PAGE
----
Residents of Alabama are learning more about how the Affordable Health Care Act will affect them.
Shoals, meet the Affordable Health Care Act. Affordable Health Care Act, meet the Shoals.
That was the introduction, of sorts, that a room full of local residents heard Monday night in Florence.
Alabama Arise, a statewide advocacy group for the poor, made a presentation about the changes to health care that are coming to Alabama and answered questions from the audience. The audience included a good mix of local business people, advocates for the poor, young and old.
Dollie Hambrick, a health reform organizer from Alabama Arise, concedes the health care law is not perfect, but it is a start that can be amended and corrected as needed.
Most residents of the state will continue to receive coverage through their employers, Hambrick said. About 750,000 Alabamians who are not covered by employer-provided insurance will be eligible for coverage through a health insurance exchange or Medicaid.
As different aspects of the law take effect, we suspect most Alabamians will embrace the change.
In declining to establish the state’s own health care plan, Gov. Robert Bentley has forfeited control to the federal government. The federal law will put in place a health insurance exchange in which residents can choose insurers. The insurers must provide key forms of coverage: medical areas including maternity and newborn care, prescription drugs, laboratory services, preventative and wellness service, hospitalization and pediatric coverage, and psychiatric and drug abuse coverage.
“It will allow you to buy insurance you can trust, can understand and you know will cover a certain number of categories,” Hambrick said.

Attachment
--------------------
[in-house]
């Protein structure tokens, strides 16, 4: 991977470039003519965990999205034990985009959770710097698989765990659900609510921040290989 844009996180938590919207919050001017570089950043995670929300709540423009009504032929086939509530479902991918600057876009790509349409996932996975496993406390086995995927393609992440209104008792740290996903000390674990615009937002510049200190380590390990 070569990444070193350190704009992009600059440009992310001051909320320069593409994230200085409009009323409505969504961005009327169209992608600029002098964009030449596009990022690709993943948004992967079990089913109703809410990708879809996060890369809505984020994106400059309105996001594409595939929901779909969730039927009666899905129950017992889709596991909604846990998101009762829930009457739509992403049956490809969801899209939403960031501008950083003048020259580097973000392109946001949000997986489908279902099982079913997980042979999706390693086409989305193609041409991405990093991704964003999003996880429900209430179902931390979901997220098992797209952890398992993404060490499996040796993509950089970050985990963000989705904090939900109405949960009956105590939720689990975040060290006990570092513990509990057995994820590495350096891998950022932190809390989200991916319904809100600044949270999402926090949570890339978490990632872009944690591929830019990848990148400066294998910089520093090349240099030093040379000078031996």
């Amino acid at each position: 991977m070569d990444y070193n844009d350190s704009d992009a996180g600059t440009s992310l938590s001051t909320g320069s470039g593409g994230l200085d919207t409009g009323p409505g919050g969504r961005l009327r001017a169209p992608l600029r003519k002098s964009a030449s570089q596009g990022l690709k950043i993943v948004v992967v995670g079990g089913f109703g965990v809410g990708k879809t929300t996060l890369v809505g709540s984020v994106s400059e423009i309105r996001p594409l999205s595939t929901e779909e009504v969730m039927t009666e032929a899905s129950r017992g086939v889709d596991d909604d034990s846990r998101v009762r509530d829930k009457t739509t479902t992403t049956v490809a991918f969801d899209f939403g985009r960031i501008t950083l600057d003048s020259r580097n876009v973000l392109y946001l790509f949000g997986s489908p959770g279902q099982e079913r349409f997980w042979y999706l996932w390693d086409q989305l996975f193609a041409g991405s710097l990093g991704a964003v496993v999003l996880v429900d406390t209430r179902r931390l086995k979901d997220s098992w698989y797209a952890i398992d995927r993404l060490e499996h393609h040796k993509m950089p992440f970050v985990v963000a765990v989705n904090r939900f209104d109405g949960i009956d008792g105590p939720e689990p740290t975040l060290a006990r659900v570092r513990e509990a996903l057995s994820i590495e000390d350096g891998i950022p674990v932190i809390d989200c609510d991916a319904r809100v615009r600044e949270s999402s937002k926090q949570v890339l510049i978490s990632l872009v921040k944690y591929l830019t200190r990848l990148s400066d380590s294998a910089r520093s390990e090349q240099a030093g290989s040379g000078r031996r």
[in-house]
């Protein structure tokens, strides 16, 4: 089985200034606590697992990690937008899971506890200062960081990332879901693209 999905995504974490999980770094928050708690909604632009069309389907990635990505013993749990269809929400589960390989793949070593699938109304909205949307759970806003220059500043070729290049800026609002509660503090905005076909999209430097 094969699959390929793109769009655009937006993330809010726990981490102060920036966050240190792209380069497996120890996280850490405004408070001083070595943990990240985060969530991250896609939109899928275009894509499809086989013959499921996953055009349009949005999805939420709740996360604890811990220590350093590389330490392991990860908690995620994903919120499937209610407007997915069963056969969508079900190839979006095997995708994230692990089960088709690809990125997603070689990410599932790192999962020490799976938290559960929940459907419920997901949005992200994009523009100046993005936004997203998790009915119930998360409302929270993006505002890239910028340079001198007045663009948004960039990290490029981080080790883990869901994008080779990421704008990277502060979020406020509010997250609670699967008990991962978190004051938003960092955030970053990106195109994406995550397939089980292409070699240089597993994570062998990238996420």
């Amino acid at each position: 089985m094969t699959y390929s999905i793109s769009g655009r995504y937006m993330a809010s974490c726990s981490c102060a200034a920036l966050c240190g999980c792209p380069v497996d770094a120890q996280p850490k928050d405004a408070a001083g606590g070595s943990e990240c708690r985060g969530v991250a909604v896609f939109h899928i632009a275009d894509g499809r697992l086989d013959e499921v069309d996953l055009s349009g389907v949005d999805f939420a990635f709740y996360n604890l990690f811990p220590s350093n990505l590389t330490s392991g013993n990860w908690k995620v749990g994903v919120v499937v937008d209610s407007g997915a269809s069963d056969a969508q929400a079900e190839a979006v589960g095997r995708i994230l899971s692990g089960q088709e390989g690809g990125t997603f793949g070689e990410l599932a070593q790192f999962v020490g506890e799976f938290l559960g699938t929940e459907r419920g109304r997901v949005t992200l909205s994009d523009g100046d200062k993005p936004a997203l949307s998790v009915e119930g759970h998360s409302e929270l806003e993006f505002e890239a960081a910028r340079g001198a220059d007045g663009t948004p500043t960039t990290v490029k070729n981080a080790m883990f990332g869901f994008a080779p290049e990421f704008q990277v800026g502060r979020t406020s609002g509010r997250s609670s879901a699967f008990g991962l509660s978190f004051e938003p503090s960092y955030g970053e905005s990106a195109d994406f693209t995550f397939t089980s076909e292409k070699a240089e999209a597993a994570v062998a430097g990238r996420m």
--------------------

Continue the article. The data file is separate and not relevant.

The coverage will be in place beginning Jan. 1, 2014.
People who cannot afford insurance will be covered by an expanded Medicaid program. People who can afford insurance, but decline to buy it, will face a $96 penalty.
Questions remain about exactly how the health care act will affect taxes and the federal budget, but in general we believe the law will be an economic engine for Alabama. The state will receive billions of dollars in federal funding, which should lead to many new employment opportunities. Although the federal government will fund the first years of the program, the state will have to pay a maximum of 10 percent of it by 2020. So the primary question for Alabama is how to generate those future funds from within the state.
With some changes already in place and many others arriving soon, we encourage readers to investigate how the law will affect them by exploring the website healthcare.gov or calling the U.S. Department of Health and Human Services at 1-800-633-4227.
The more we know, the better prepared we will be.